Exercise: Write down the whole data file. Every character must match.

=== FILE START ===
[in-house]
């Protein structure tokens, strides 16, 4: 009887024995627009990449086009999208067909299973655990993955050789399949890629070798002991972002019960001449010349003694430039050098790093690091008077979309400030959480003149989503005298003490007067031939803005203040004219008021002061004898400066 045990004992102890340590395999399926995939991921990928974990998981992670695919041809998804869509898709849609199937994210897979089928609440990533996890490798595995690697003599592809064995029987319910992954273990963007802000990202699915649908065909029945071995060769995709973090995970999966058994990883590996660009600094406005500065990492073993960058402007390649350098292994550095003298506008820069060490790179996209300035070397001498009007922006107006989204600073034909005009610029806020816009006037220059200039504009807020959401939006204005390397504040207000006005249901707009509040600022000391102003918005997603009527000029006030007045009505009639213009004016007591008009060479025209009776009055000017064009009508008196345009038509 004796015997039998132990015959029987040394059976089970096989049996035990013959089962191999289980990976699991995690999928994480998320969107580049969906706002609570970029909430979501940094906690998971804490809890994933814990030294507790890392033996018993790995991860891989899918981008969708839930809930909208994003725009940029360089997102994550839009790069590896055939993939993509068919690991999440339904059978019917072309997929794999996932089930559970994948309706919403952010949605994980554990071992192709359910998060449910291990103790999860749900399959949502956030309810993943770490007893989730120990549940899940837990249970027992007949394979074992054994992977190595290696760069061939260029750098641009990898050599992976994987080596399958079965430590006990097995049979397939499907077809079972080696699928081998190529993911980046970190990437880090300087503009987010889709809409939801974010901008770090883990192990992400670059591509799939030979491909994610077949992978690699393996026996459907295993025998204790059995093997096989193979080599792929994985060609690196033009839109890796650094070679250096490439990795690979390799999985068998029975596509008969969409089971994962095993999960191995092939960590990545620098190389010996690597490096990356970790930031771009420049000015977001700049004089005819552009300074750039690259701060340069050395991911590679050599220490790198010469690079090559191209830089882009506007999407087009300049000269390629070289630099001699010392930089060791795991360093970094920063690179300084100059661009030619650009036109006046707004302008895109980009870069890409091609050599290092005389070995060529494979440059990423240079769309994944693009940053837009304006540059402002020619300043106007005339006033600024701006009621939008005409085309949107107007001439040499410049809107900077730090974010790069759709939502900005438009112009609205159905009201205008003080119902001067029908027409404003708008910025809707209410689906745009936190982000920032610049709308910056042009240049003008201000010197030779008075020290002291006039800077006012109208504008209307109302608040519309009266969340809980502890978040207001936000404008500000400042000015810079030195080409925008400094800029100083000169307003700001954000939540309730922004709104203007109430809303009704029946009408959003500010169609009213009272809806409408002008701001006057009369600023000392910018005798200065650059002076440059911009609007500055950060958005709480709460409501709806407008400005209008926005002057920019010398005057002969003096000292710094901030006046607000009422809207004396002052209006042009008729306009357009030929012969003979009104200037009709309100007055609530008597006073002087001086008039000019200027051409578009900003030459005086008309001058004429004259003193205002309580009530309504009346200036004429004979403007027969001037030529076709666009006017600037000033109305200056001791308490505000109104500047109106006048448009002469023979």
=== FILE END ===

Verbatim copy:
[in-house]
């Protein structure tokens, strides 16, 4: 009887024995627009990449086009999208067909299973655990993955050789399949890629070798002991972002019960001449010349003694430039050098790093690091008077979309400030959480003149989503005298003490007067031939803005203040004219008021002061004898400066 045990004992102890340590395999399926995939991921990928974990998981992670695919041809998804869509898709849609199937994210897979089928609440990533996890490798595995690697003599592809064995029987319910992954273990963007802000990202699915649908065909029945071995060769995709973090995970999966058994990883590996660009600094406005500065990492073993960058402007390649350098292994550095003298506008820069060490790179996209300035070397001498009007922006107006989204600073034909005009610029806020816009006037220059200039504009807020959401939006204005390397504040207000006005249901707009509040600022000391102003918005997603009527000029006030007045009505009639213009004016007591008009060479025209009776009055000017064009009508008196345009038509 004796015997039998132990015959029987040394059976089970096989049996035990013959089962191999289980990976699991995690999928994480998320969107580049969906706002609570970029909430979501940094906690998971804490809890994933814990030294507790890392033996018993790995991860891989899918981008969708839930809930909208994003725009940029360089997102994550839009790069590896055939993939993509068919690991999440339904059978019917072309997929794999996932089930559970994948309706919403952010949605994980554990071992192709359910998060449910291990103790999860749900399959949502956030309810993943770490007893989730120990549940899940837990249970027992007949394979074992054994992977190595290696760069061939260029750098641009990898050599992976994987080596399958079965430590006990097995049979397939499907077809079972080696699928081998190529993911980046970190990437880090300087503009987010889709809409939801974010901008770090883990192990992400670059591509799939030979491909994610077949992978690699393996026996459907295993025998204790059995093997096989193979080599792929994985060609690196033009839109890796650094070679250096490439990795690979390799999985068998029975596509008969969409089971994962095993999960191995092939960590990545620098190389010996690597490096990356970790930031771009420049000015977001700049004089005819552009300074750039690259701060340069050395991911590679050599220490790198010469690079090559191209830089882009506007999407087009300049000269390629070289630099001699010392930089060791795991360093970094920063690179300084100059661009030619650009036109006046707004302008895109980009870069890409091609050599290092005389070995060529494979440059990423240079769309994944693009940053837009304006540059402002020619300043106007005339006033600024701006009621939008005409085309949107107007001439040499410049809107900077730090974010790069759709939502900005438009112009609205159905009201205008003080119902001067029908027409404003708008910025809707209410689906745009936190982000920032610049709308910056042009240049003008201000010197030779008075020290002291006039800077006012109208504008209307109302608040519309009266969340809980502890978040207001936000404008500000400042000015810079030195080409925008400094800029100083000169307003700001954000939540309730922004709104203007109430809303009704029946009408959003500010169609009213009272809806409408002008701001006057009369600023000392910018005798200065650059002076440059911009609007500055950060958005709480709460409501709806407008400005209008926005002057920019010398005057002969003096000292710094901030006046607000009422809207004396002052209006042009008729306009357009030929012969003979009104200037009709309100007055609530008597006073002087001086008039000019200027051409578009900003030459005086008309001058004429004259003193205002309580009530309504009346200036004429004979403007027969001037030529076709666009006017600037000033109305200056001791308490505000109104500047109106006048448009002469023979």